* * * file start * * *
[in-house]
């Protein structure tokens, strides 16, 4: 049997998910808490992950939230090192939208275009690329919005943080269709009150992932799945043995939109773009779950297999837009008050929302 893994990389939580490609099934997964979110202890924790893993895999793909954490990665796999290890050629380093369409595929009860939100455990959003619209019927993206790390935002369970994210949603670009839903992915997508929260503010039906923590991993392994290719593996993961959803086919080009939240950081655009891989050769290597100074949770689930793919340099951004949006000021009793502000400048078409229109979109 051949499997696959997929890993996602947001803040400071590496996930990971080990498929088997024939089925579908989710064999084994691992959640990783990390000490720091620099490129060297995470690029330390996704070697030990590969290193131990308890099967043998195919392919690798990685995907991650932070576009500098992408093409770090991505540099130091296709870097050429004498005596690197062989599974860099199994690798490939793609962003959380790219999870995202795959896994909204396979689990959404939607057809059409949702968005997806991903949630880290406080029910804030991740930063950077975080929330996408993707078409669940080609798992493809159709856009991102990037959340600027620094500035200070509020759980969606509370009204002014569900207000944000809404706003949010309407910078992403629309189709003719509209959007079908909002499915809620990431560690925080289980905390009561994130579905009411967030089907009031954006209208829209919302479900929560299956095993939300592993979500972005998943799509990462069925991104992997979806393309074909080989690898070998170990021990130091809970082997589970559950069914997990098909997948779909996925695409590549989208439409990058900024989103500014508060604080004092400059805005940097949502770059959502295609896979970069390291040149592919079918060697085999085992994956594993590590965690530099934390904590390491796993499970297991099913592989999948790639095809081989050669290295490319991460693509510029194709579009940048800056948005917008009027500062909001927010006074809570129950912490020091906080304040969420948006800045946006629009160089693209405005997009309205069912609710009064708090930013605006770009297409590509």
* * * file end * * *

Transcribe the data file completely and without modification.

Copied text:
[in-house]
């Protein structure tokens, strides 16, 4: 049997998910808490992950939230090192939208275009690329919005943080269709009150992932799945043995939109773009779950297999837009008050929302 893994990389939580490609099934997964979110202890924790893993895999793909954490990665796999290890050629380093369409595929009860939100455990959003619209019927993206790390935002369970994210949603670009839903992915997508929260503010039906923590991993392994290719593996993961959803086919080009939240950081655009891989050769290597100074949770689930793919340099951004949006000021009793502000400048078409229109979109 051949499997696959997929890993996602947001803040400071590496996930990971080990498929088997024939089925579908989710064999084994691992959640990783990390000490720091620099490129060297995470690029330390996704070697030990590969290193131990308890099967043998195919392919690798990685995907991650932070576009500098992408093409770090991505540099130091296709870097050429004498005596690197062989599974860099199994690798490939793609962003959380790219999870995202795959896994909204396979689990959404939607057809059409949702968005997806991903949630880290406080029910804030991740930063950077975080929330996408993707078409669940080609798992493809159709856009991102990037959340600027620094500035200070509020759980969606509370009204002014569900207000944000809404706003949010309407910078992403629309189709003719509209959007079908909002499915809620990431560690925080289980905390009561994130579905009411967030089907009031954006209208829209919302479900929560299956095993939300592993979500972005998943799509990462069925991104992997979806393309074909080989690898070998170990021990130091809970082997589970559950069914997990098909997948779909996925695409590549989208439409990058900024989103500014508060604080004092400059805005940097949502770059959502295609896979970069390291040149592919079918060697085999085992994956594993590590965690530099934390904590390491796993499970297991099913592989999948790639095809081989050669290295490319991460693509510029194709579009940048800056948005917008009027500062909001927010006074809570129950912490020091906080304040969420948006800045946006629009160089693209405005997009309205069912609710009064708090930013605006770009297409590509």